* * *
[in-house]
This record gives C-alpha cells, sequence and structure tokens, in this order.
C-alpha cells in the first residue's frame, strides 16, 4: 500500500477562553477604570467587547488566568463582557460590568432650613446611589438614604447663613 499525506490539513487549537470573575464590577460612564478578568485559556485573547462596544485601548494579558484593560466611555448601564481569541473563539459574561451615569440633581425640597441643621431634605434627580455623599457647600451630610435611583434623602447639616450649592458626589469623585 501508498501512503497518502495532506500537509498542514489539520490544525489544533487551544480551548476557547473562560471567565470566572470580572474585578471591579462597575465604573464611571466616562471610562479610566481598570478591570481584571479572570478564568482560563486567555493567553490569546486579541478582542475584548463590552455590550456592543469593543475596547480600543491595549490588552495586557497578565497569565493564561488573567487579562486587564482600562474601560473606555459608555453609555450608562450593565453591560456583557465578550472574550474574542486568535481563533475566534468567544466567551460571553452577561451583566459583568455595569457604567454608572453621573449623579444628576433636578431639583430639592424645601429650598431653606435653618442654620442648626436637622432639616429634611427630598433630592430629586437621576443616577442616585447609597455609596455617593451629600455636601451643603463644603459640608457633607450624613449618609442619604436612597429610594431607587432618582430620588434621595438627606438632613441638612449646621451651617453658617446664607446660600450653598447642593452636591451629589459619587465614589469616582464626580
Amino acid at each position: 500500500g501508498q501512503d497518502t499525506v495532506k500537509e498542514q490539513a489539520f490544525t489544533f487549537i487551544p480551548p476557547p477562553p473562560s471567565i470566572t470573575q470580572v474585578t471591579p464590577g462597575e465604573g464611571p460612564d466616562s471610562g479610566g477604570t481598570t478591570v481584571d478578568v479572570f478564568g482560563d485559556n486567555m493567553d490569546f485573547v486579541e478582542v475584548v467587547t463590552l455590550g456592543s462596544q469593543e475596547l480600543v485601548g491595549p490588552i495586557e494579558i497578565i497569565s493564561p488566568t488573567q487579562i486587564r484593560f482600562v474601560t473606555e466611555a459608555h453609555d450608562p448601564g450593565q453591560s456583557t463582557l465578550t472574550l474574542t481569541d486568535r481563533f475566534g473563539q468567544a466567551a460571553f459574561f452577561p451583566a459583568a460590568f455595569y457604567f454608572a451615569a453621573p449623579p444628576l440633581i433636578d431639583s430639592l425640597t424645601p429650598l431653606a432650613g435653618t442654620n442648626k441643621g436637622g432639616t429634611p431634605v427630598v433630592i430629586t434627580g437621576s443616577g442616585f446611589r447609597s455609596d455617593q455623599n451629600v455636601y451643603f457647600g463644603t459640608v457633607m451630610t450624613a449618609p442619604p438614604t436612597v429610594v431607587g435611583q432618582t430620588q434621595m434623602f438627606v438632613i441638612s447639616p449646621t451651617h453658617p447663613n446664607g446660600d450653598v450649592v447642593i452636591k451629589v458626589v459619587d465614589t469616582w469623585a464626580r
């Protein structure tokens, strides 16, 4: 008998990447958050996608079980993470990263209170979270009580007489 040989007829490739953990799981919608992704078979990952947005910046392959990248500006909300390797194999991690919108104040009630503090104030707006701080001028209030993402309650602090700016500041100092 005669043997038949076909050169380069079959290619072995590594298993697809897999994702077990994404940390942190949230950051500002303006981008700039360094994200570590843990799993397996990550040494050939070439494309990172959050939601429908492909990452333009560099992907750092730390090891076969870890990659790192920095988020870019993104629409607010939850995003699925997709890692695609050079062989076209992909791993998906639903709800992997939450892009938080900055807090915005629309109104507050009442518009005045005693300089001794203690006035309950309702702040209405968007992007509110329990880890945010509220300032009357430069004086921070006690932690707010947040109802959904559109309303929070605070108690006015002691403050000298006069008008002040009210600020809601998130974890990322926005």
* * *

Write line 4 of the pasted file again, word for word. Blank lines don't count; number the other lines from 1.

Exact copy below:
Amino acid at each position: 500500500g501508498q501512503d497518502t499525506v495532506k500537509e498542514q490539513a489539520f490544525t489544533f487549537i487551544p480551548p476557547p477562553p473562560s471567565i470566572t470573575q470580572v474585578t471591579p464590577g462597575e465604573g464611571p460612564d466616562s471610562g479610566g477604570t481598570t478591570v481584571d478578568v479572570f478564568g482560563d485559556n486567555m493567553d490569546f485573547v486579541e478582542v475584548v467587547t463590552l455590550g456592543s462596544q469593543e475596547l480600543v485601548g491595549p490588552i495586557e494579558i497578565i497569565s493564561p488566568t488573567q487579562i486587564r484593560f482600562v474601560t473606555e466611555a459608555h453609555d450608562p448601564g450593565q453591560s456583557t463582557l465578550t472574550l474574542t481569541d486568535r481563533f475566534g473563539q468567544a466567551a460571553f459574561f452577561p451583566a459583568a460590568f455595569y457604567f454608572a451615569a453621573p449623579p444628576l440633581i433636578d431639583s430639592l425640597t424645601p429650598l431653606a432650613g435653618t442654620n442648626k441643621g436637622g432639616t429634611p431634605v427630598v433630592i430629586t434627580g437621576s443616577g442616585f446611589r447609597s455609596d455617593q455623599n451629600v455636601y451643603f457647600g463644603t459640608v457633607m451630610t450624613a449618609p442619604p438614604t436612597v429610594v431607587g435611583q432618582t430620588q434621595m434623602f438627606v438632613i441638612s447639616p449646621t451651617h453658617p447663613n446664607g446660600d450653598v450649592v447642593i452636591k451629589v458626589v459619587d465614589t469616582w469623585a464626580r